What a difference a day makes! The next day: a glimpse of sun! Rain gear packed, nonetheless, we headed back to Milford Sound. We noticed along the way that the waterfalls weren’t flowing as strongly as the day before. They were still beautiful, but the volume of water had diminished significantly. Boy, were we glad we had seen the show the day before.
On board our small tour boat, we quickly found a prime spot on the bow. Milford Sound is everything you’ve heard of; stunning blue water, sheer mountain sides, unbelievable waterfalls, the Tasman Sea. We even saw sea lions and a few more penguins. We never did see the dolphins that were promised, though. During the tour we met up with a young couple from France. We chatted, shared travel stories and experienced the wonders of the Sound together. And…it didn’t rain! In fact, the sun came out. We were blessed, indeed.
“The Day” had arrived. Come hell or high water, we were going to hike the Routeburn Track, another one of New Zealand’s Great Walks. Along the way there are huts–communal bunk houses–available to sleep in. Aside from the sleeping area, each hut provides common dining and kitchen areas, complete with gas hobs (stovetops) and sinks.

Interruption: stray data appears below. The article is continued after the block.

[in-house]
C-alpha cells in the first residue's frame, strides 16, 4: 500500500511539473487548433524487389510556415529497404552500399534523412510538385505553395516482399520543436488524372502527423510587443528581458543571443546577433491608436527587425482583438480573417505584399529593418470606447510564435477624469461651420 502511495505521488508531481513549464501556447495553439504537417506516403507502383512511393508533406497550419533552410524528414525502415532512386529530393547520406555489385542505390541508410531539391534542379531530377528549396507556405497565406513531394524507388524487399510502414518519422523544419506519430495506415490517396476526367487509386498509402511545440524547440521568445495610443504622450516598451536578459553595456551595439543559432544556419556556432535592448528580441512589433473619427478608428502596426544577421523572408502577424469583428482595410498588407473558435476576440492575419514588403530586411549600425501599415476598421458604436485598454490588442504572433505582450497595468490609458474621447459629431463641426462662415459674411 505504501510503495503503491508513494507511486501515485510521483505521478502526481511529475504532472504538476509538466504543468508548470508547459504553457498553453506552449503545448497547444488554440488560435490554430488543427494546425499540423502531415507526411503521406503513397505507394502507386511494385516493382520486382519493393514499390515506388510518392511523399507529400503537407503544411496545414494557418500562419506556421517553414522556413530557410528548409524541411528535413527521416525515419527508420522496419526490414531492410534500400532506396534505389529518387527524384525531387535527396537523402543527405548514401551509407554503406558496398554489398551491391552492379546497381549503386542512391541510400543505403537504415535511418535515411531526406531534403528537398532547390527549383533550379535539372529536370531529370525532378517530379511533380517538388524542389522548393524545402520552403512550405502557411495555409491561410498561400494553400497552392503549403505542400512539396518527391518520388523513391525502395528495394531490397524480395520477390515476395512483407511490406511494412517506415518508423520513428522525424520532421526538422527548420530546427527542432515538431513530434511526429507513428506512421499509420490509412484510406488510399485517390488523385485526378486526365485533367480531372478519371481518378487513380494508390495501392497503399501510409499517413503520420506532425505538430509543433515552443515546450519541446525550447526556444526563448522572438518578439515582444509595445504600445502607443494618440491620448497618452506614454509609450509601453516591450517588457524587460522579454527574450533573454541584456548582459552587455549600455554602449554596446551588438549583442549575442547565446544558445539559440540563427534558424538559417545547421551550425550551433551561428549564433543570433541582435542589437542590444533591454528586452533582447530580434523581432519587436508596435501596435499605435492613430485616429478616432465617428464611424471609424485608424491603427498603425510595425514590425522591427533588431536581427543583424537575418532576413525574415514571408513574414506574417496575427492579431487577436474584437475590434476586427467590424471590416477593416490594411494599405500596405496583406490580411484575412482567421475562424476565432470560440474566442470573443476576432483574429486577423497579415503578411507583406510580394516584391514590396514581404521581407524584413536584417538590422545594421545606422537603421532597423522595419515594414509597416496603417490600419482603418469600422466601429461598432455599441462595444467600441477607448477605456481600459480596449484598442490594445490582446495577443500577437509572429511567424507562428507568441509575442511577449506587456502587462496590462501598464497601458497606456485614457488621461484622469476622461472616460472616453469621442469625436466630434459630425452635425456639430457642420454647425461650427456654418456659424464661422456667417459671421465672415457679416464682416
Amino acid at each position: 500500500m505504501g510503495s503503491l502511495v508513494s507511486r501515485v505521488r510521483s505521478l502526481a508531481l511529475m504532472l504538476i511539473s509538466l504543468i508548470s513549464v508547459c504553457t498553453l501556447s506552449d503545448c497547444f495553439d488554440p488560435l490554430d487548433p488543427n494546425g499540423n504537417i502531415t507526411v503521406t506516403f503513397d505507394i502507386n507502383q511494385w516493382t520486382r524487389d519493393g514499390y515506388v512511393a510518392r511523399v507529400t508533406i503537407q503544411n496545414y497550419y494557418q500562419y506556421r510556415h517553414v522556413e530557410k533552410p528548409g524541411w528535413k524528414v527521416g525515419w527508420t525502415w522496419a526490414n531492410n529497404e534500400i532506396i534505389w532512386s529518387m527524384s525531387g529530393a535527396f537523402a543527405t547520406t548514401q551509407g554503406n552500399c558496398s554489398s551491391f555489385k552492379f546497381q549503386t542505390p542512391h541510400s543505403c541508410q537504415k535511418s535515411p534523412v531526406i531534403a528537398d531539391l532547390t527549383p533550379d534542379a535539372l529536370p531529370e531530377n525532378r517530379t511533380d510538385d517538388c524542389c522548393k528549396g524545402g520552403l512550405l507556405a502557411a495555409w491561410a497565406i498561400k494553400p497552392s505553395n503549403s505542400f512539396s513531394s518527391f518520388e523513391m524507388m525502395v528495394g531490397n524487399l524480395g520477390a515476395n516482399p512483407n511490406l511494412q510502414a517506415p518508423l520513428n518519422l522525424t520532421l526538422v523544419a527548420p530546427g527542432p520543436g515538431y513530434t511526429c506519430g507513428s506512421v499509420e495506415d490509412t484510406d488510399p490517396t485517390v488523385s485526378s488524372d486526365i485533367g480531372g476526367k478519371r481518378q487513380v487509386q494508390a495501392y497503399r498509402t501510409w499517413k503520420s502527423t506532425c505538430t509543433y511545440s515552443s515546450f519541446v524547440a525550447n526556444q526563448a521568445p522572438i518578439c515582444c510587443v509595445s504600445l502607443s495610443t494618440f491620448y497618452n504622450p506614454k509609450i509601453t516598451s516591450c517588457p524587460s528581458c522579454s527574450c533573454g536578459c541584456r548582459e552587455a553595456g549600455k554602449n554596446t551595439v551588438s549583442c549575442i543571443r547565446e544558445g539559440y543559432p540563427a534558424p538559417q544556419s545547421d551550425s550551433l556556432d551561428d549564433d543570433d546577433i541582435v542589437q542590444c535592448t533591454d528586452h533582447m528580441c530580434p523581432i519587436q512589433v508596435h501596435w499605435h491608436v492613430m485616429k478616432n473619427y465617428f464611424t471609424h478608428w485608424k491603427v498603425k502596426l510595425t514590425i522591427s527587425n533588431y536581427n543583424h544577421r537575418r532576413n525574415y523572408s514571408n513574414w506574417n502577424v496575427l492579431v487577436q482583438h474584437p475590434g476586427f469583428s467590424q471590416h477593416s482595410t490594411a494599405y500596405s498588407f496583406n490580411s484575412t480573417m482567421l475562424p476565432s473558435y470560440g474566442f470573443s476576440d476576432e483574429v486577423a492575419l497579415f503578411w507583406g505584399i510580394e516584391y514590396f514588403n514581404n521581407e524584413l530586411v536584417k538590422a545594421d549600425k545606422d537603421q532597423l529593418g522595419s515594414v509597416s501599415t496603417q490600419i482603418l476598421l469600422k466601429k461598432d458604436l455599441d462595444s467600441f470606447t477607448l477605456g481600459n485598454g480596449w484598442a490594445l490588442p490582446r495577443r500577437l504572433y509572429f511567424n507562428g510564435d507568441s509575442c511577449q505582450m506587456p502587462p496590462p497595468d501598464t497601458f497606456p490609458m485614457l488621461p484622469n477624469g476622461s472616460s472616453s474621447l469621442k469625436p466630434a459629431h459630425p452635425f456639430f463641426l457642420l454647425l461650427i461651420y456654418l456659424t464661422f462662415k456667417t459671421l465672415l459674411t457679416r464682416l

Day One began at The Divide trailhead on the west end, heading to MacKenzie Hut where we’d spend our first night. The morning hung onto the clouds and drizzle from the previous days, so we dressed in our full rain gear, including our backpack rainflies. Even with all the weeks’ rain, the track was in great shape. Along the way, we passed waterfalls, walked along steep drop offs, caught glimpses of the peaks above us, came across an old orchard, and made our way down a steep decent to the MacKenzie Hut in the late afternoon.
Along the way we met the MacKenzie’s (YUP!) taking a breather at the orchard. We had a brief exchange of pleasantries and then continued on our way. Once we’d settled into the hut, we started to get to know them a little more. Bryan and Helen MacKenzie were backpacking with family and friends. Unfortunately, over the passage of time we’ve “misplaced” a few of their names, but do recall Outdoorsman Dave, Anthony, Rosie, and… We’re still trying to remember Helen’s brother and sister’s names… So embarrassing–please forgive us!
We started out as “the Americans.” They invited the Americans to eat dinner with them. They invited the Americans to hop in the lake with them. (We politely declined a dip in the glacial waters…) They invited the Americans to hike with them. Bryan even talked politics with the Americans. By the next morning, we were simply Mark and Susan.
Day two started with a slight detour. The rains had raised the lake level enough to flood the trail and make it impassable. The detour wasn’t particularly long, but it took us over and around the boulders the glaciers deposited at the lake’s end. Once past that, we started to climb from the lake up to the higher ridges. We hiked along the ridges and down mountain valleys, past waterfalls and along mountain sides.